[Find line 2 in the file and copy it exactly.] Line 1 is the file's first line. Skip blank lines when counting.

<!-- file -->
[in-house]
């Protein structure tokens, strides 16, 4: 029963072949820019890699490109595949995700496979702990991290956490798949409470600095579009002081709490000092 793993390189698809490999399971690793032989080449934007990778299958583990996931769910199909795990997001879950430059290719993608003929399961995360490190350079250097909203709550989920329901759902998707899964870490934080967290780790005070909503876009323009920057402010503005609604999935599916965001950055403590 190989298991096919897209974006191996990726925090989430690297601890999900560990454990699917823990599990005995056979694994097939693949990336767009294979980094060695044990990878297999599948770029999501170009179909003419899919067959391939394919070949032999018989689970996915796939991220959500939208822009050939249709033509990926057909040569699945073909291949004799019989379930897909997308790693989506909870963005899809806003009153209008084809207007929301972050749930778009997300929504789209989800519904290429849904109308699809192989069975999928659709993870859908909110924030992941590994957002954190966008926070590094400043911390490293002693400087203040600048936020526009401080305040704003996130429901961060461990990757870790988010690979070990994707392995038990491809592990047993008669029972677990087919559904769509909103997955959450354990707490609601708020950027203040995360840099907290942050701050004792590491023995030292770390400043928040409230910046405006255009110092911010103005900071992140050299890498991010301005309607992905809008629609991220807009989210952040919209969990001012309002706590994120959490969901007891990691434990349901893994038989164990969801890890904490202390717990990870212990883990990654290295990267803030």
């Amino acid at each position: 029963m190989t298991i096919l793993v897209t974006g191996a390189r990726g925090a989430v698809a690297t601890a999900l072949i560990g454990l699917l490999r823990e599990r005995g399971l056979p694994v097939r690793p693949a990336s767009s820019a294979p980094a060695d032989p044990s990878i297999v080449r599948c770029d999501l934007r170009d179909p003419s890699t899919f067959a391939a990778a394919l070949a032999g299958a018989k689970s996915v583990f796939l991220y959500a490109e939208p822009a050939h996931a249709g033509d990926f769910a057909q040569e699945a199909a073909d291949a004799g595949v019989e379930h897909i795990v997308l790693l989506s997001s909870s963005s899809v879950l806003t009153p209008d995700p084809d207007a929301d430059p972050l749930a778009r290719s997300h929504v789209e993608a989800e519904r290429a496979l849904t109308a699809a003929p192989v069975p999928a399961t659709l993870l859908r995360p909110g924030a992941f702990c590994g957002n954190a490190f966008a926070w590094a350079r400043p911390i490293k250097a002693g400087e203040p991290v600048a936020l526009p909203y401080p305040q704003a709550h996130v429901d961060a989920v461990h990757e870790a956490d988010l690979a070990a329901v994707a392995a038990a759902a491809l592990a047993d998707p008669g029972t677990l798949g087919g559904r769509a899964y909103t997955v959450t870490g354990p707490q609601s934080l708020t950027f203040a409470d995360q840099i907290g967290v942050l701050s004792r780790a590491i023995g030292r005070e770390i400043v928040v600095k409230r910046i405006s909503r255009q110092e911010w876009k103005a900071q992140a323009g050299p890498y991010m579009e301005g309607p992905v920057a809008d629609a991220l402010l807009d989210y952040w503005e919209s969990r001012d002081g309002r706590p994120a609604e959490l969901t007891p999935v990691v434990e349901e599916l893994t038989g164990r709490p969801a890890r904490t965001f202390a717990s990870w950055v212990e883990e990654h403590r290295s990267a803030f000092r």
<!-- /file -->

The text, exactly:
């Protein structure tokens, strides 16, 4: 029963072949820019890699490109595949995700496979702990991290956490798949409470600095579009002081709490000092 793993390189698809490999399971690793032989080449934007990778299958583990996931769910199909795990997001879950430059290719993608003929399961995360490190350079250097909203709550989920329901759902998707899964870490934080967290780790005070909503876009323009920057402010503005609604999935599916965001950055403590 190989298991096919897209974006191996990726925090989430690297601890999900560990454990699917823990599990005995056979694994097939693949990336767009294979980094060695044990990878297999599948770029999501170009179909003419899919067959391939394919070949032999018989689970996915796939991220959500939208822009050939249709033509990926057909040569699945073909291949004799019989379930897909997308790693989506909870963005899809806003009153209008084809207007929301972050749930778009997300929504789209989800519904290429849904109308699809192989069975999928659709993870859908909110924030992941590994957002954190966008926070590094400043911390490293002693400087203040600048936020526009401080305040704003996130429901961060461990990757870790988010690979070990994707392995038990491809592990047993008669029972677990087919559904769509909103997955959450354990707490609601708020950027203040995360840099907290942050701050004792590491023995030292770390400043928040409230910046405006255009110092911010103005900071992140050299890498991010301005309607992905809008629609991220807009989210952040919209969990001012309002706590994120959490969901007891990691434990349901893994038989164990969801890890904490202390717990990870212990883990990654290295990267803030």